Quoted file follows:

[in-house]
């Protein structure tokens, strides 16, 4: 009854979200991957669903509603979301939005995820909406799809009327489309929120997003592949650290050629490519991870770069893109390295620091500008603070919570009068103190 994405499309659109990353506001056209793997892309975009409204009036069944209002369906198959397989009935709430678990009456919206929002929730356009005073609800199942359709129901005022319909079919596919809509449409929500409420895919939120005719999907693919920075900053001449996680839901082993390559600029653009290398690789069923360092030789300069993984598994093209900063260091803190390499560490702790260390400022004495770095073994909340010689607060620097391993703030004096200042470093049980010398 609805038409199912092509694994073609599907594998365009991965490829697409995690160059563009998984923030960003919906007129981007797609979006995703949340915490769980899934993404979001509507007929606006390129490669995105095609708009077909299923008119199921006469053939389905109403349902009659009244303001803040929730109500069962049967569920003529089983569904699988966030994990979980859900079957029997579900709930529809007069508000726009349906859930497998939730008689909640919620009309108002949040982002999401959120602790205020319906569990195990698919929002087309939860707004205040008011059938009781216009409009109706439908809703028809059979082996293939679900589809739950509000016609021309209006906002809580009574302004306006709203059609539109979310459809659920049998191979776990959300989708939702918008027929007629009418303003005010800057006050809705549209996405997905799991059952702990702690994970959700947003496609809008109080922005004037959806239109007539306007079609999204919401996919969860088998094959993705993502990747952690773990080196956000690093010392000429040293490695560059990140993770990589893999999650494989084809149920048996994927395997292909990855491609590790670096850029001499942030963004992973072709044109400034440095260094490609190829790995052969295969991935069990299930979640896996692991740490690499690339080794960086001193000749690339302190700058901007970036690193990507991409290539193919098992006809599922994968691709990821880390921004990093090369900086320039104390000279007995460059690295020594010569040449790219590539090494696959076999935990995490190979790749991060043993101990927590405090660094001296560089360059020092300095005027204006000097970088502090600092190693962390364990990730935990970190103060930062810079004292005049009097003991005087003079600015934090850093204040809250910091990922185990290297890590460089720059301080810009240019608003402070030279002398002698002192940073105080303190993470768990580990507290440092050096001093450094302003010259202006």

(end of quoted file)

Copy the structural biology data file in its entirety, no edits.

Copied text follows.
[in-house]
């Protein structure tokens, strides 16, 4: 009854979200991957669903509603979301939005995820909406799809009327489309929120997003592949650290050629490519991870770069893109390295620091500008603070919570009068103190 994405499309659109990353506001056209793997892309975009409204009036069944209002369906198959397989009935709430678990009456919206929002929730356009005073609800199942359709129901005022319909079919596919809509449409929500409420895919939120005719999907693919920075900053001449996680839901082993390559600029653009290398690789069923360092030789300069993984598994093209900063260091803190390499560490702790260390400022004495770095073994909340010689607060620097391993703030004096200042470093049980010398 609805038409199912092509694994073609599907594998365009991965490829697409995690160059563009998984923030960003919906007129981007797609979006995703949340915490769980899934993404979001509507007929606006390129490669995105095609708009077909299923008119199921006469053939389905109403349902009659009244303001803040929730109500069962049967569920003529089983569904699988966030994990979980859900079957029997579900709930529809007069508000726009349906859930497998939730008689909640919620009309108002949040982002999401959120602790205020319906569990195990698919929002087309939860707004205040008011059938009781216009409009109706439908809703028809059979082996293939679900589809739950509000016609021309209006906002809580009574302004306006709203059609539109979310459809659920049998191979776990959300989708939702918008027929007629009418303003005010800057006050809705549209996405997905799991059952702990702690994970959700947003496609809008109080922005004037959806239109007539306007079609999204919401996919969860088998094959993705993502990747952690773990080196956000690093010392000429040293490695560059990140993770990589893999999650494989084809149920048996994927395997292909990855491609590790670096850029001499942030963004992973072709044109400034440095260094490609190829790995052969295969991935069990299930979640896996692991740490690499690339080794960086001193000749690339302190700058901007970036690193990507991409290539193919098992006809599922994968691709990821880390921004990093090369900086320039104390000279007995460059690295020594010569040449790219590539090494696959076999935990995490190979790749991060043993101990927590405090660094001296560089360059020092300095005027204006000097970088502090600092190693962390364990990730935990970190103060930062810079004292005049009097003991005087003079600015934090850093204040809250910091990922185990290297890590460089720059301080810009240019608003402070030279002398002698002192940073105080303190993470768990580990507290440092050096001093450094302003010259202006």